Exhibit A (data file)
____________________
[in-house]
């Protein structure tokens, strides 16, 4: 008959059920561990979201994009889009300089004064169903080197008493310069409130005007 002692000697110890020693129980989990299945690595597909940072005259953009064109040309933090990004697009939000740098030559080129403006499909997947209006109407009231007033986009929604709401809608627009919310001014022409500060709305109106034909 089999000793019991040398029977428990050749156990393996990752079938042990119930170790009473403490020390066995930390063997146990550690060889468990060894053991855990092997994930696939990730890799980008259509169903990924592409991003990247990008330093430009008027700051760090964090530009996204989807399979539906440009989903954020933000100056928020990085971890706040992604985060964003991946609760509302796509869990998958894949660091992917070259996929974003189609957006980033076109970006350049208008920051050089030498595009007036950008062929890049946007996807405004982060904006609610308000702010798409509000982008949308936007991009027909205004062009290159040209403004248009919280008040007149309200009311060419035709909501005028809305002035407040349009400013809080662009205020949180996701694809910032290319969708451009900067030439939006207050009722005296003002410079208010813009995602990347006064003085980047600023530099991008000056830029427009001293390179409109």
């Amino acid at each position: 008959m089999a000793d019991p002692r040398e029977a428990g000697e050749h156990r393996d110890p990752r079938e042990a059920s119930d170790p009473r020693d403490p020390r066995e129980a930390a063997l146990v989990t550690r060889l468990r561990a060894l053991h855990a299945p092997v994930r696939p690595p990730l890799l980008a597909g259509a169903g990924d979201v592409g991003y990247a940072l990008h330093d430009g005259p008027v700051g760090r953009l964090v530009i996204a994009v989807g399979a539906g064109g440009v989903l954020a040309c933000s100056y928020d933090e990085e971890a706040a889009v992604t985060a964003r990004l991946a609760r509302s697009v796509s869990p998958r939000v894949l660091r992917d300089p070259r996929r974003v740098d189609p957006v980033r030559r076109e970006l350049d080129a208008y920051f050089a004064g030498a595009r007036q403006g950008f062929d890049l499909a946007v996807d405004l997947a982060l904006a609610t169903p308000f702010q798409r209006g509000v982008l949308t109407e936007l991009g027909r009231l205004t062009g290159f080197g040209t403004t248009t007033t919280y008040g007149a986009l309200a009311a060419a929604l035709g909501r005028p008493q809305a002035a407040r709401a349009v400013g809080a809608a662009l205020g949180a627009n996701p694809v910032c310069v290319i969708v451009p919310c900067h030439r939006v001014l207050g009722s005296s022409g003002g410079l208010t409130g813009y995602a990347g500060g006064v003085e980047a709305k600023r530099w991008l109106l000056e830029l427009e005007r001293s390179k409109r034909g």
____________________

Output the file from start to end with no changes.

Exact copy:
[in-house]
């Protein structure tokens, strides 16, 4: 008959059920561990979201994009889009300089004064169903080197008493310069409130005007 002692000697110890020693129980989990299945690595597909940072005259953009064109040309933090990004697009939000740098030559080129403006499909997947209006109407009231007033986009929604709401809608627009919310001014022409500060709305109106034909 089999000793019991040398029977428990050749156990393996990752079938042990119930170790009473403490020390066995930390063997146990550690060889468990060894053991855990092997994930696939990730890799980008259509169903990924592409991003990247990008330093430009008027700051760090964090530009996204989807399979539906440009989903954020933000100056928020990085971890706040992604985060964003991946609760509302796509869990998958894949660091992917070259996929974003189609957006980033076109970006350049208008920051050089030498595009007036950008062929890049946007996807405004982060904006609610308000702010798409509000982008949308936007991009027909205004062009290159040209403004248009919280008040007149309200009311060419035709909501005028809305002035407040349009400013809080662009205020949180996701694809910032290319969708451009900067030439939006207050009722005296003002410079208010813009995602990347006064003085980047600023530099991008000056830029427009001293390179409109």
């Amino acid at each position: 008959m089999a000793d019991p002692r040398e029977a428990g000697e050749h156990r393996d110890p990752r079938e042990a059920s119930d170790p009473r020693d403490p020390r066995e129980a930390a063997l146990v989990t550690r060889l468990r561990a060894l053991h855990a299945p092997v994930r696939p690595p990730l890799l980008a597909g259509a169903g990924d979201v592409g991003y990247a940072l990008h330093d430009g005259p008027v700051g760090r953009l964090v530009i996204a994009v989807g399979a539906g064109g440009v989903l954020a040309c933000s100056y928020d933090e990085e971890a706040a889009v992604t985060a964003r990004l991946a609760r509302s697009v796509s869990p998958r939000v894949l660091r992917d300089p070259r996929r974003v740098d189609p957006v980033r030559r076109e970006l350049d080129a208008y920051f050089a004064g030498a595009r007036q403006g950008f062929d890049l499909a946007v996807d405004l997947a982060l904006a609610t169903p308000f702010q798409r209006g509000v982008l949308t109407e936007l991009g027909r009231l205004t062009g290159f080197g040209t403004t248009t007033t919280y008040g007149a986009l309200a009311a060419a929604l035709g909501r005028p008493q809305a002035a407040r709401a349009v400013g809080a809608a662009l205020g949180a627009n996701p694809v910032c310069v290319i969708v451009p919310c900067h030439r939006v001014l207050g009722s005296s022409g003002g410079l208010t409130g813009y995602a990347g500060g006064v003085e980047a709305k600023r530099w991008l109106l000056e830029l427009e005007r001293s390179k409109r034909g």